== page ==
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63 books of James Legge

Author: James LeggePublisher: TrübnerYear published: 1877Book contributor: Harvard UniversityLanguage: English1 downloads in the last monthDownload Ebook: (PDF) (EPUB)

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Chinese classic texts, or Chinese canonical texts, (Chinese: and#20856;­and#31821;; pinyin: diand#462;­nj?­) today often refer to the pre-­Qin Chinese texts, especially the Neo-­Confucian titles of Four Books and Five Classics (and#22235;­and#26360;­and#20116;­and#32147;­), a selection of short books and chapters from the voluminous collection called the Thirteen Classics. All of these pre-­Qin texts were written in classical Chinese. As canons they are collectively referred to as jing (and#32147;­).­[1]

More broadly speaking, Chinese classic texts may refer to texts, be they written in vernacular Chinese or in classical Chinese, that existed before 1912, when the last imperial Chinese dynasty, the Qing Dynasty, fell. These can include shi (and#21490;, historical works), zi (and#23376;, philosophical works belonging to schools of thought other than the Confucian, but also works of agriculture, medicine, mathematics, astronomy, divination, art criticism, and all sorts of miscellaneous . . .

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A collection of treatises on the role of propriety or ceremonial usage.

ABOUT CONFUCIANISM:
Humanism is at the core in Confucianism. A simple way to appreciate Confucian thought is to consider it as being based on varying levels of honesty, and a simple way to understand Confucian thought is to examine the world by using the logic of humanity. In practice, the primary foundation and function of Confucianism is as an ethical philosophy to be practiced by all the members of a society. Confucian ethics is characterized by the promotion of virtues, encompassed by the Five Constants, or the Wuchang, extrapolated by Confucian scholars during the Han Dynasty. The five virtues are Ren (Humaneness), Yi (Righteousness or Justice), Li (Propriety or Etiquette), Zhi (Knowledge), Xin (Integrity). They are accompanied by the classical Sizi with four virtues: Zhong (Loyalty), Xiao (Filial piety), Jie (Continency), Yi (Righteousness). There are still many other elements, such as Cheng (honesty), . . .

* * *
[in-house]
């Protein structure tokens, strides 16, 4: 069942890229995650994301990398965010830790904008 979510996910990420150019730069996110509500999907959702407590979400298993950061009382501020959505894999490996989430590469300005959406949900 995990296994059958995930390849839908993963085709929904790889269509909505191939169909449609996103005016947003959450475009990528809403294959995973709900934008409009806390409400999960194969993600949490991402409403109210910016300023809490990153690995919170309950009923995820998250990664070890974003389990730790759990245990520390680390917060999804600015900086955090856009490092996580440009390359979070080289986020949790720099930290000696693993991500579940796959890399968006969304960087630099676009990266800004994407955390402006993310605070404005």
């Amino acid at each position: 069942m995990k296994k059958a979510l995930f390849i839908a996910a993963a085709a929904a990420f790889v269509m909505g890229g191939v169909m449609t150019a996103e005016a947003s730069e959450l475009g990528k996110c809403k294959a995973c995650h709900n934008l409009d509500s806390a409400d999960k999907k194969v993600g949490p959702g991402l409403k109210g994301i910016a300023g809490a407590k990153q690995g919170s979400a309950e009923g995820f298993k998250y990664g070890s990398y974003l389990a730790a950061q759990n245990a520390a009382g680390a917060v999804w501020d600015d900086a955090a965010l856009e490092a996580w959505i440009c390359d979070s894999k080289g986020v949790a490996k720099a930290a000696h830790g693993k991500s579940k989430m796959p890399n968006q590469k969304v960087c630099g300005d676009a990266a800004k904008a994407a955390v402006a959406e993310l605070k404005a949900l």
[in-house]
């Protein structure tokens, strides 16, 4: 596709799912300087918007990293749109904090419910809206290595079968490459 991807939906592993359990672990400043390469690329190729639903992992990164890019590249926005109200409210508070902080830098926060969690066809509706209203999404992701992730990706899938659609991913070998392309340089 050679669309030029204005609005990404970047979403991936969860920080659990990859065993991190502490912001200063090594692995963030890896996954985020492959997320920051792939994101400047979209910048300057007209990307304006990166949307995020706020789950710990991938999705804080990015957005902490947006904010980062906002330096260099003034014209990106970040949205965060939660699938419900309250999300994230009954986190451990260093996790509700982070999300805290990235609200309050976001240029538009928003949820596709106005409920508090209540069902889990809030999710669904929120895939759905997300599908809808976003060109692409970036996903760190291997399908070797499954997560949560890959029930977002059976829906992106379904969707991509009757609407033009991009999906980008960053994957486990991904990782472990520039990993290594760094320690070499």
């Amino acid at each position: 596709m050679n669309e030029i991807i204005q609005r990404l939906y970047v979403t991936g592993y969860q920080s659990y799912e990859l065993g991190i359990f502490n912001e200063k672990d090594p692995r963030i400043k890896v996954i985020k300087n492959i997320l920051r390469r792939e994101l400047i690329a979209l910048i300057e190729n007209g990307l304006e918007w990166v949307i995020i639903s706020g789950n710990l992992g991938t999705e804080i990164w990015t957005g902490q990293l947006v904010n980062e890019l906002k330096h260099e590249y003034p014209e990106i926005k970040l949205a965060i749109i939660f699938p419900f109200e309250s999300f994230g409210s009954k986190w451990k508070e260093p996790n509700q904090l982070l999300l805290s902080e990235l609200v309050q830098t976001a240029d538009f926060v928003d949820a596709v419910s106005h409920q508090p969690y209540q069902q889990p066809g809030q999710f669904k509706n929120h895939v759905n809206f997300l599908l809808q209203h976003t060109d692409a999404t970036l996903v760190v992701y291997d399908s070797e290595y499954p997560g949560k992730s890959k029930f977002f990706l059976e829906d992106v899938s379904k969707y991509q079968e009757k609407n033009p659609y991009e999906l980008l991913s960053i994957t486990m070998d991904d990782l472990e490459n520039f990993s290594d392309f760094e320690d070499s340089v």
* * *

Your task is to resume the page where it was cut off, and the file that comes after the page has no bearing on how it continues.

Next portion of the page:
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A historic best seller and the second most translated book after the Bible. The Tao Te Ching (or Dao De Jing/King) is an ancient Chinese text that literally means "clazzic" "way" of "virtue,­" and is a cornerstone of philosophical Taoism. It is attributed to Lao Tzu or "Old Master,­" who lived during the 6th century BC, and who was a record-­keeper at the court of the Zhou Dynasty. This text is translated in English by James Legge. This short text is broken up into 81 "chapters" that read like little epigrams or poems, which can be easily read in a few hours. The simple yet powerful philosophy of Taoism can be contemplated in the image of the Yin Yang symbol: each side of a duality while an opposite also contains its opposite, as in dark/light, male/female, etc. These enduring philosophical poems are graceful and beautiful, and deserve to be memorized.

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I wrote out a translation of the Yî King, embracing both the Text and the Appendixes, in 1854 and 1855; and have to acknowledge that when the manuscript was completed, I knew very little about the scope and method of the book. I laid the volumes containing the result of my labour aside, and hoped, believed indeed, that the light would by and by dawn, and that I should one day get hold of a clue that would guide me to a knowledge of the mysterious classic. Before that day came, the translation was soaked, in 1870, for more than a month in water of the Red Sea. By dint of careful manipulation it was recovered so as to be still legible; but it was not till 1874 that I began to be able to give to the book the prolonged attention necessary to make it reveal its secrets. Then for the first time I got hold, as I believe, of the clue, and found that my toil of twenty years before was of no service at all. What had tended more than anything else to hide the nature of the book from my . . .

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Books of James Legge